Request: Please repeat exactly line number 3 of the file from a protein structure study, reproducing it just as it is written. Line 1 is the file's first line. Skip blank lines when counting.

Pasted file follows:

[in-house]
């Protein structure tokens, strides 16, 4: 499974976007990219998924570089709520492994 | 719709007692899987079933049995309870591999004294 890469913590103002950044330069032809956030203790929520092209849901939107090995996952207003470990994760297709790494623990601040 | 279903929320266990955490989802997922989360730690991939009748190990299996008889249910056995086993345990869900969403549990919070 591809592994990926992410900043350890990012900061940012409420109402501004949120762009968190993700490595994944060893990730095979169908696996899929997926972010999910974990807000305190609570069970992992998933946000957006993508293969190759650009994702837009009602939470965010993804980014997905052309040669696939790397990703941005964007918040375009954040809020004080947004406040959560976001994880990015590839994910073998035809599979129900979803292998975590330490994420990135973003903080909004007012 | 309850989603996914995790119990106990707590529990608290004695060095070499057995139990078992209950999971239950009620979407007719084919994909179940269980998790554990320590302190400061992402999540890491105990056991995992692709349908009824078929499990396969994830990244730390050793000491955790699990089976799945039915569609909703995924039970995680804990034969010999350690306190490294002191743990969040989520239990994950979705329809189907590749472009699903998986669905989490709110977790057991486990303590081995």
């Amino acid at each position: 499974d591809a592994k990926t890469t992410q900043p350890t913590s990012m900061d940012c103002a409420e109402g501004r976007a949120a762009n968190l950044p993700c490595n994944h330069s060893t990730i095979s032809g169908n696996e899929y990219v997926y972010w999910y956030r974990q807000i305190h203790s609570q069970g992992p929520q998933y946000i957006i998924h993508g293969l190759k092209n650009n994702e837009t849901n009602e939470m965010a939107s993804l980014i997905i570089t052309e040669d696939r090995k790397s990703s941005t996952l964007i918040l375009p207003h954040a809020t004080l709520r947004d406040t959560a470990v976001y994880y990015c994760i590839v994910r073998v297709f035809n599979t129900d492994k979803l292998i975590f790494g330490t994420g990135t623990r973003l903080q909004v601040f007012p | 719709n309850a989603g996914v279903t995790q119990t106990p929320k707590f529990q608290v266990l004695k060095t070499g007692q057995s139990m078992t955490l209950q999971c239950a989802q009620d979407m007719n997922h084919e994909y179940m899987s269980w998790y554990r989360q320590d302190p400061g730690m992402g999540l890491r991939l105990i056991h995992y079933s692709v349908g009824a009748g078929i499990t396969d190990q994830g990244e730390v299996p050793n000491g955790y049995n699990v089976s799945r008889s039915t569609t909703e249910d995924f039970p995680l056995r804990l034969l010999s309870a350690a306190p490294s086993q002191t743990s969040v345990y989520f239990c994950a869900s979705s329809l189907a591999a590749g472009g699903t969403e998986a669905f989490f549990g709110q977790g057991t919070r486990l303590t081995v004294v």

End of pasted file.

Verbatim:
């Amino acid at each position: 499974d591809a592994k990926t890469t992410q900043p350890t913590s990012m900061d940012c103002a409420e109402g501004r976007a949120a762009n968190l950044p993700c490595n994944h330069s060893t990730i095979s032809g169908n696996e899929y990219v997926y972010w999910y956030r974990q807000i305190h203790s609570q069970g992992p929520q998933y946000i957006i998924h993508g293969l190759k092209n650009n994702e837009t849901n009602e939470m965010a939107s993804l980014i997905i570089t052309e040669d696939r090995k790397s990703s941005t996952l964007i918040l375009p207003h954040a809020t004080l709520r947004d406040t959560a470990v976001y994880y990015c994760i590839v994910r073998v297709f035809n599979t129900d492994k979803l292998i975590f790494g330490t994420g990135t623990r973003l903080q909004v601040f007012p | 719709n309850a989603g996914v279903t995790q119990t106990p929320k707590f529990q608290v266990l004695k060095t070499g007692q057995s139990m078992t955490l209950q999971c239950a989802q009620d979407m007719n997922h084919e994909y179940m899987s269980w998790y554990r989360q320590d302190p400061g730690m992402g999540l890491r991939l105990i056991h995992y079933s692709v349908g009824a009748g078929i499990t396969d190990q994830g990244e730390v299996p050793n000491g955790y049995n699990v089976s799945r008889s039915t569609t909703e249910d995924f039970p995680l056995r804990l034969l010999s309870a350690a306190p490294s086993q002191t743990s969040v345990y989520f239990c994950a869900s979705s329809l189907a591999a590749g472009g699903t969403e998986a669905f989490f549990g709110q977790g057991t919070r486990l303590t081995v004294v």